“It’s all of those little pieces that can be brought together that might bring a picture into focus,” she noted.

Kittredge would most like to speak to the man who came to the door.

“I feel like if we could talk to that person, it would begin to figure out where [he went] on that day,” she said.

The same details — and many assumptions

According to the federal National Missing and Unidentified Persons System (NamUS), Marble’s hair was strawberry blond and shoulder length. He has blue eyes. He also has several scars on his arms.

Marble, at 6 feet tall and 165 pounds, was last seen wearing a black fedora hat, a black button-down shirt, and black pants.

His family and police assume he was wearing shoes, but though the NamUS listing says he was wearing black hiking boots, they can’t be sure.

Marble was a student at Brattleboro Union High School, looking forward to beginning his senior year. According to reports in multiple news articles at the time, he was dating and making plans for life after high school.

On the afternoon of Aug. 27, a roommate said they heard Marble answer the door. After a friendly exchange with the unknown male, Marble stuck a note on his bedroom door saying he was with “the Gremlin Hoard” (his friends at a party) and that he would be back soon.

He then left with the person to an unknown destination and “unknown means of travel,” according to a profile of the case from Vermont State Police.

“Marble left the house right before it started raining and then was away that night and didn’t return for his — what everybody assumed was his plan to get together with his then-girlfriend,” Kittredge said. “And when he didn’t return, and it was assumed maybe he stayed somewhere else.”

And soon thereafter, the rain started falling as Tropical Storm Irene came careening up the East Coast and into Vermont.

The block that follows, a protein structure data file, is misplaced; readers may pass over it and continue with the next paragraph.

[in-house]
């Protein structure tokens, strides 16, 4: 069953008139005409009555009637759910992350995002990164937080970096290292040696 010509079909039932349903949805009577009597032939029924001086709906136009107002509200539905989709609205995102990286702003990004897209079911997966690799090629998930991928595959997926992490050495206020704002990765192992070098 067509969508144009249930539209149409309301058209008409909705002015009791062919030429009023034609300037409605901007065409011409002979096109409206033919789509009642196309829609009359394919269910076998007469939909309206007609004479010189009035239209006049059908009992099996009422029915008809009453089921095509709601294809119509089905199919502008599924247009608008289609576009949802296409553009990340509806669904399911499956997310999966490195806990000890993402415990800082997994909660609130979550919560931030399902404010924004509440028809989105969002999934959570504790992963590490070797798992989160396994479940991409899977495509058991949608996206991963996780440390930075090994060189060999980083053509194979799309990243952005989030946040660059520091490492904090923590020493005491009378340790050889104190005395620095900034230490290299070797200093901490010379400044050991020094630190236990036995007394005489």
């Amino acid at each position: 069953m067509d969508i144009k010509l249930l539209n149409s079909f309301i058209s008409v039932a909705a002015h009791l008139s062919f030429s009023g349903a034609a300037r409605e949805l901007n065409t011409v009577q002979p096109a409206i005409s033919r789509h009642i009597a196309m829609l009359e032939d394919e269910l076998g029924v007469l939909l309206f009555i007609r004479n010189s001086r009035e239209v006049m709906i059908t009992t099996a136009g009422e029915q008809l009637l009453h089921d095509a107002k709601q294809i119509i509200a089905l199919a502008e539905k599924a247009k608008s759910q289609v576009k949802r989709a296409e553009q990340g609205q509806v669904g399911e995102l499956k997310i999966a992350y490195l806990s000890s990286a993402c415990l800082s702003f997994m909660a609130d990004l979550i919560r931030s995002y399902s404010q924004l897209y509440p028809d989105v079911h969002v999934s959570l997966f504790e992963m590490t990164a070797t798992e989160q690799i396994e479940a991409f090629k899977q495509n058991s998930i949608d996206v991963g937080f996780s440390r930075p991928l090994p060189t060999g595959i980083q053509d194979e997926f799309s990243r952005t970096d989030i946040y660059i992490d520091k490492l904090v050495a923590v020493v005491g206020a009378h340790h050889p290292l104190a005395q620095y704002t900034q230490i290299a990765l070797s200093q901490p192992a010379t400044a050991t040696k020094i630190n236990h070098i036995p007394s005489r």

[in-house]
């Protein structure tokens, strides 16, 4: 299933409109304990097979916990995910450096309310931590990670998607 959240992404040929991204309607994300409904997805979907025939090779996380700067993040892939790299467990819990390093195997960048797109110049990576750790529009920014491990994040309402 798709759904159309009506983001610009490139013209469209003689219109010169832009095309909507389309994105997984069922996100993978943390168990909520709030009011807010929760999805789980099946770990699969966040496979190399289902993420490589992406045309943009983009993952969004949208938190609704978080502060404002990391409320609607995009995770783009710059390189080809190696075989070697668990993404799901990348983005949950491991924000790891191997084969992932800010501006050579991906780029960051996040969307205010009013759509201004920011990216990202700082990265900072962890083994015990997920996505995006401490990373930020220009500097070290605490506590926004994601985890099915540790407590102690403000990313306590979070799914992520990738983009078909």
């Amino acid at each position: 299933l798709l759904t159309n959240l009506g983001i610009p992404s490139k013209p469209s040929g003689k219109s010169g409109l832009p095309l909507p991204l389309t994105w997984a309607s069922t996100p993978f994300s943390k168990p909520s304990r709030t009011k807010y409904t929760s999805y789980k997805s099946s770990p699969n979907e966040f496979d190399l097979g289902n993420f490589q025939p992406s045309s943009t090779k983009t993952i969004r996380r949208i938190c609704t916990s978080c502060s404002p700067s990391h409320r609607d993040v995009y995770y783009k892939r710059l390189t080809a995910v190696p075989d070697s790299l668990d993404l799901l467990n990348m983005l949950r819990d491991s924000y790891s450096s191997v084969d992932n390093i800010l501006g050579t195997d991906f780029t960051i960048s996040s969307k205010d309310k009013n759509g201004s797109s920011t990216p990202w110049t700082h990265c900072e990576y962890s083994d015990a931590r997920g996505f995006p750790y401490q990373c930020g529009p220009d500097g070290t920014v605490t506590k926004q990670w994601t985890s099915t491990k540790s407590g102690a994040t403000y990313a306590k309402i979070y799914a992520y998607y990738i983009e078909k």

Despite — and amid — the chaos caused by the winds and rain, which washed out roads and flooded homes across Windham County and the state, several searches were conducted.

According to the VSP, several unconfirmed sightings of Marble have been reported, the last of which was in Brattleboro in April 2012.

But beyond those fleeting tips, no substantial leads have surfaced.

Detectives are starting from scratch in an effort to find new information or leads. The team reviewing the case is completely new and sometimes fresh eyes can yield fresh insights, Evans said.

“As a parent, I can’t imagine this,” he said.

Marble’s disappearance wasn’t acknowledged until the next day and, by then, the whole community was in crisis because of the storm — a situation that Kittredge, who organized the ground search for her nephew in 2011, said overshadowed those efforts.

It is difficult for the community of people who knew him to look back at the days that followed and recall at how so much more attention went to the natural disaster.

“It wasn’t really acknowledged until the next day that he was truly missing,” Kittredge said. “By then, the river had breached at that point, and roads were being washed out, power lines were down, and the whole community was in crisis — not just this family.”

Grateful to the community

Kittredge said she still feels appreciation for the hundreds of people who searched for Marble and distributed flyers.